“For the intents and purposes of firefighter peer support teams, peer support is defined as a service provided by an individual or group of trained firefighters who respond to firefighters in need- whether that need be a personal or professional concern. Peer support teams will serve as a helping resource for fire service employees and their families.
Peer support also seeks to help fire service personnel reduce stress and diminish the negative emotional effects of this occupation. Peer support specifically acknowledges the need to address mental/behavioral health needs for fire service employees and their families. Our goal is to increase acceptance of this need through the practice of peer support” (ILFFPS, 2015).
These statements define both the team and its mission. If you would like more information about us please visit: http://ilffps.wpengine.com/index.html. That being said, peer support has a much deeper meaning to me, something I confirmed this past Monday.
As each story was laid out on the table (so to speak), I could feel the angst as well as see the tears flow from many of my brother and sister firefighters. Most of the personal pain was the result of bearing witness to the horrors that our profession often heaps upon us. However, many related about hardships and traumas that were inflicted upon them long before they entered the fire service (personal history can have a direct bearing on how one will respond to or act out upon, should a future incident of a similar nature strike an emotional cord). Coupled together, it is no wonder why so many of us suffer from behavioral health issues. As I drove home that day, I reflected on my experience and came to a sudden realization:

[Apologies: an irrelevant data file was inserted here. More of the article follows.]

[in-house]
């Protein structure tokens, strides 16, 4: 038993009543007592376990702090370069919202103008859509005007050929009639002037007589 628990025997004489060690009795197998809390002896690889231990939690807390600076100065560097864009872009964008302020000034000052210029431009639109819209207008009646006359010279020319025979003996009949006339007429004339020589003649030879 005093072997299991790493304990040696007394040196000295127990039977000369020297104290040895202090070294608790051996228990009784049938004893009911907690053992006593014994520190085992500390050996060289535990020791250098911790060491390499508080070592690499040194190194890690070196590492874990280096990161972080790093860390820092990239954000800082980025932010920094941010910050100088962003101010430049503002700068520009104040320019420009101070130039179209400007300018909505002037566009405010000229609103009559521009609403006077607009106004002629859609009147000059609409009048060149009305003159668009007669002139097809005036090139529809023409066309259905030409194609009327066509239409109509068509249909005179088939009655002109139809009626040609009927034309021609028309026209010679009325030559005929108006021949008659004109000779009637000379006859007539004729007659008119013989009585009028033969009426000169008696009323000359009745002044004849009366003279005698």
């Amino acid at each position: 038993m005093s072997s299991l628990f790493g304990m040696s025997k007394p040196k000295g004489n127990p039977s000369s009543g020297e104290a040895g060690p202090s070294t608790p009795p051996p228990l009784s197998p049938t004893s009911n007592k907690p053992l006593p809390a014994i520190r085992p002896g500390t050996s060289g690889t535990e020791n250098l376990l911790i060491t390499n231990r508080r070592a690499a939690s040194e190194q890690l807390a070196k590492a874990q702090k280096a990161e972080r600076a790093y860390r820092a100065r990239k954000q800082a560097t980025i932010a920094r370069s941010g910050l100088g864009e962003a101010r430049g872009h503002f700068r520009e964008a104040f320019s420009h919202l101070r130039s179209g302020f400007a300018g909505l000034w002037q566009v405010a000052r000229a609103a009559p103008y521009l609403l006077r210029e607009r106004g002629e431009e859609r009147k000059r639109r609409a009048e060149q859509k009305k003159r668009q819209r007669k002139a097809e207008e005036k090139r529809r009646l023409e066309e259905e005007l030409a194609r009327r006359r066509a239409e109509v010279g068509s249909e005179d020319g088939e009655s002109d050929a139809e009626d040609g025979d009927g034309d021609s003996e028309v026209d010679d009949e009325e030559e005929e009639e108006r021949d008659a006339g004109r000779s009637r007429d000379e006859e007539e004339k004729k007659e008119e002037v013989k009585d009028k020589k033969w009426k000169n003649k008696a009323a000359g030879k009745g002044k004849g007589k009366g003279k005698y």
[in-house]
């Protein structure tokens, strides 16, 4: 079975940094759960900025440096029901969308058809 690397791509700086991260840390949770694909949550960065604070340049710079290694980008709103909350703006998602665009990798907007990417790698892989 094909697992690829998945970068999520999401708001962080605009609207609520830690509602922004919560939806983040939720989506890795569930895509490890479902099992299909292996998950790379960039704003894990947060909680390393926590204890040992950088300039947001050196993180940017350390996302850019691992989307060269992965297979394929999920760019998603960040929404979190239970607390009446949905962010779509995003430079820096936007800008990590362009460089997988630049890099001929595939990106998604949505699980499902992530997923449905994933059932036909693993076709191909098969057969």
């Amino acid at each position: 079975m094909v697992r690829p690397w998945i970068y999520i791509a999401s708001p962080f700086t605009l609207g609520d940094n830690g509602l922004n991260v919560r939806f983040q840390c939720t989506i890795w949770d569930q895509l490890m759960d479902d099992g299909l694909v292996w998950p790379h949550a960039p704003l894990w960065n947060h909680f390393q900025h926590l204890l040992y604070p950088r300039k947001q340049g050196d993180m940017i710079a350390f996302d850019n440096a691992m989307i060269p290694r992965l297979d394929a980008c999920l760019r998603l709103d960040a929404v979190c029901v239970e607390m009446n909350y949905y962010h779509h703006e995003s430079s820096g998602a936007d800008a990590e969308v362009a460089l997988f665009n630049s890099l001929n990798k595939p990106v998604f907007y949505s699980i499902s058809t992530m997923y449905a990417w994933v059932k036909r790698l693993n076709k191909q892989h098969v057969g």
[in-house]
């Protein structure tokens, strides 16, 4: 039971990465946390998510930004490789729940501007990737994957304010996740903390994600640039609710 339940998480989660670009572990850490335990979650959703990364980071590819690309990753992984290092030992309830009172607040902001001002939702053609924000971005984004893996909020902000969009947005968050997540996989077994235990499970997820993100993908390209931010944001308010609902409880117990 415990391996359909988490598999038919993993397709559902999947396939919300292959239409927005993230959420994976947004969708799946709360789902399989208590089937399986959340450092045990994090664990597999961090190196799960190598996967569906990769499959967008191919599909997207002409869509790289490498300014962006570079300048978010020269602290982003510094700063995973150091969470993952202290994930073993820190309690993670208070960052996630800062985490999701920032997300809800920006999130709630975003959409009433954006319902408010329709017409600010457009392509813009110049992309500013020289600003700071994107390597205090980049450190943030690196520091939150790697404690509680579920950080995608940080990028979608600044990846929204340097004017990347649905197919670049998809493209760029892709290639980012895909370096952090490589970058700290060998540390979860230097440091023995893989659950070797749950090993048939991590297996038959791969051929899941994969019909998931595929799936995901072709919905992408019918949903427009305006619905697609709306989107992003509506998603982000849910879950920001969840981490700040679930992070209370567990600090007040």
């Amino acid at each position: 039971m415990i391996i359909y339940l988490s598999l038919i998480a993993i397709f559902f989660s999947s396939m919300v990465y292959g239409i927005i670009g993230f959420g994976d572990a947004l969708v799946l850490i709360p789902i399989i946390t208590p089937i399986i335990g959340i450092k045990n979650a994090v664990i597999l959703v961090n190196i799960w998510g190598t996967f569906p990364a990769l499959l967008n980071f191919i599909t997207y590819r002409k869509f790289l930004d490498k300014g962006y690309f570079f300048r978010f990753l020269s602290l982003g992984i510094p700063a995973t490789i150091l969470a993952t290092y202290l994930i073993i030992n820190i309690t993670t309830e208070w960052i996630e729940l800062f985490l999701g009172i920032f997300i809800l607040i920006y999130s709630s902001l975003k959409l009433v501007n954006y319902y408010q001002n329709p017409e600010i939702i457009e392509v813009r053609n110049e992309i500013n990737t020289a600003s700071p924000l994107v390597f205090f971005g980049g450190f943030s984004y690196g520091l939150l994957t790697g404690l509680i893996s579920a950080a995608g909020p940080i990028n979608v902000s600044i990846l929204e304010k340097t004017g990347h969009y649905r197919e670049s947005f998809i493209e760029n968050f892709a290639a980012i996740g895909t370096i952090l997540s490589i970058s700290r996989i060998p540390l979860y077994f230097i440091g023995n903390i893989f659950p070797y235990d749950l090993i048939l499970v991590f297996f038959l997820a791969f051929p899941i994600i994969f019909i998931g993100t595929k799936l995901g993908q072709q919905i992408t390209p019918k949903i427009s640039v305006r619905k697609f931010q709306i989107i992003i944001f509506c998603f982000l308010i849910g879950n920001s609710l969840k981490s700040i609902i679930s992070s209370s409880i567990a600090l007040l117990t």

Those of us that make up the team are bound by a common thread that the concept of peer support, or behavioral health for that matter, was not discussed in the firehouse when we began our careers. I can only speak for myself in saying that I wished it had existed when I was a rookie, as it would have saved me a whole lot of emotional and physical turmoil. If I were a betting man (and I am not), I think most of my fellow team members would echo my sentiments.
We all learned the hard way, and that is okay. For it is in these trials and tribulations that we will take our lessons learned and answer the call for help with a sense of confidence and compassion that knows no bounds. It is our fundamental duty as a member of the human race to leave the world a little better off than we found it, and as peer supporters I believe we will do just that. It is for these reasons my friends why I say peer supporters are the ambassadors to behavioral health. Not only for the fire service, but for all humankind as well.”
Home page of the Illinois Firefighter Peer Support Team. Retrieved from http://ilffps.wpengine.com/index.htmlon April 4th, 2015.
Grutzius, T. (2015, April 5). Peer Supporters are the Ambassadors to Behavioral Health. Message posted to Self Care and Fitness Education blog: http://abalancedlifeselfcare.blogspot.com/2015/04/peer-supporters-are-ambassadors-to.html